Related rabble.ca story:
When Vancouverites gathered at the W2 Media Arts Centre for the second Fresh Media Remixology social, myself and the other organizers expected that conversations would be focused on crowdsourced media making. What we didn't anticipate was that attendees would have a hunger to talk about the implications of what this new form of media is making in other spheres of society.
We shouldn't have been surprised. After all, several of us conceptualized the Remixology series as something that would forward the idea of remixing our roles and society at large (society as an open platform). But it was a surprise nonetheless.
Admit it, it's been quite a summer. Epic rains flooding swaths of Pakistan and China, fires ravaging Russia, while on this continent the plague of viscous black death has seeped into the Gulf of Mexico from BP's barely capped Deepwater Horizon, its true toll unlikely ever to be fully tallied.
Tragedy poses the basic questions: What is life really all about? Is nature trying to tell us something?
Funny you should ask.
The young discipline of biomimicry is coming into being based on a deep biological read of exactly these two questions. The good news is that this approach opens the door to radically hopeful new solutions to profound human problems.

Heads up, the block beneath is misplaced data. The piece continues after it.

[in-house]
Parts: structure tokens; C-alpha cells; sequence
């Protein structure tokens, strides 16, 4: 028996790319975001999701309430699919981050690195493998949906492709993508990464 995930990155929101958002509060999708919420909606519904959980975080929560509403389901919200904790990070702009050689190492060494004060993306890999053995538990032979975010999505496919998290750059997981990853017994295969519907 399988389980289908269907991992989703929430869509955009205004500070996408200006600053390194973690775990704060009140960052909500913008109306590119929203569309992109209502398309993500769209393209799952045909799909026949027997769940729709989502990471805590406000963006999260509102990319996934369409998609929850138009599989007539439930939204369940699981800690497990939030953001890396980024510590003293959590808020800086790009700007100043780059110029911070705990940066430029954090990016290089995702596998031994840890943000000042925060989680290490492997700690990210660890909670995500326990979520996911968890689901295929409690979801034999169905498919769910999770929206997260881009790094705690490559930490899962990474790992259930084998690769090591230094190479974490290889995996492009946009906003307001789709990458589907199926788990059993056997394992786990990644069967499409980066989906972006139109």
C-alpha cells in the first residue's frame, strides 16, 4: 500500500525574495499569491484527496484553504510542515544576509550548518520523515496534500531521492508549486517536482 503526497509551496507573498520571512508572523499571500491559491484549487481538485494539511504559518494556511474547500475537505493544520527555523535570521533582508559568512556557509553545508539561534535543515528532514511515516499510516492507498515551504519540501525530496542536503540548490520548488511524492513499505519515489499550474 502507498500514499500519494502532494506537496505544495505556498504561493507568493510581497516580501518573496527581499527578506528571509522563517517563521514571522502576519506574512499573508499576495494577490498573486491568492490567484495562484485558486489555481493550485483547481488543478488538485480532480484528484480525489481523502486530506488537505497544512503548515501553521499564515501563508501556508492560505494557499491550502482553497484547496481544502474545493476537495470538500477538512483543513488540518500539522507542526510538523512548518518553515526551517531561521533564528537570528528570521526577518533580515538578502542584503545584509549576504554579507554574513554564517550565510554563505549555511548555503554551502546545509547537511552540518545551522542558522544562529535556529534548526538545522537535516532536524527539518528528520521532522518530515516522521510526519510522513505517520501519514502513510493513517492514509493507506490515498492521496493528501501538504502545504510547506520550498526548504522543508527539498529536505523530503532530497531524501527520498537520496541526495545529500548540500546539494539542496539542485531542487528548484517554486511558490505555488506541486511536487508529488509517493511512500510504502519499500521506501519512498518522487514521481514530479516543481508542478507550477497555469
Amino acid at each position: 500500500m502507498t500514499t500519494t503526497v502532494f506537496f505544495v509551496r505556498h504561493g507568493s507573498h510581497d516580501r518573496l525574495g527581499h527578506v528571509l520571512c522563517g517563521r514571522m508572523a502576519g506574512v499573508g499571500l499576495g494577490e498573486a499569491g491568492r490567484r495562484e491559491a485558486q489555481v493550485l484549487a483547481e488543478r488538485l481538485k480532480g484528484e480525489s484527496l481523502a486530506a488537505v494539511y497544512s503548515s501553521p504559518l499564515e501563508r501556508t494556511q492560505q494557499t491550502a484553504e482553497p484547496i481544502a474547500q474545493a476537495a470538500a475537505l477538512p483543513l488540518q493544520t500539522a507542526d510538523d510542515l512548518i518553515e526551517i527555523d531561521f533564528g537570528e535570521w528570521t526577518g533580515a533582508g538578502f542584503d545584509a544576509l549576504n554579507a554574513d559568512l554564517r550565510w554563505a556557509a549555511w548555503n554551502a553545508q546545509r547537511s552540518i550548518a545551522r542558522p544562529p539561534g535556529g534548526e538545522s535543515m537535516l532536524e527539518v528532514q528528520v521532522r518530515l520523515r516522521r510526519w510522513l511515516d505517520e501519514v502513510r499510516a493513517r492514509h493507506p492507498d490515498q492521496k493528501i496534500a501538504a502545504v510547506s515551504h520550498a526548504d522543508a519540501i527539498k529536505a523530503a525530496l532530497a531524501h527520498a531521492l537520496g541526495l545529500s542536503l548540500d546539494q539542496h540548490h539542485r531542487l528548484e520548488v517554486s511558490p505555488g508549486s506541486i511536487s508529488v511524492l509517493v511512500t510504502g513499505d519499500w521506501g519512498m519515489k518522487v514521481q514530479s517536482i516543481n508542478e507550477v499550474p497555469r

There is something uniquely powerful about everyday people having access to the Internet from tiny devices in their pocket. That ubiquitous access to each other creates possibilities that are worth fighting for and saving. The mobile and wireless accessed Internet, combined with emerging open web and open data applications, has the potential to usher in a new era of connectedness, and with it dramatic changes to social practices and institutions. If we get digital public policy right, Canada could become a leader in mobile communications, leading to empowerment, job creation and new forms of entrepreneurialism, expression and social change.
Heartbleed started out as such a simple thing. It was a single error in a line of code meant to keep data transmitted on the Internet secure. The code was part of a 2011 update to OpenSSL and was written by German software developer Robin Seggelmann. As its name suggests, OpenSSL is code freely available to anyone who wants to encrypt communications. And, it was used by companies large and small; by cellphones; by tablets; by the "internet of things" and, by now about two-thirds of all servers on the World Wide Web. And, in every copy, the little error was sitting there, fragile and vulnerable.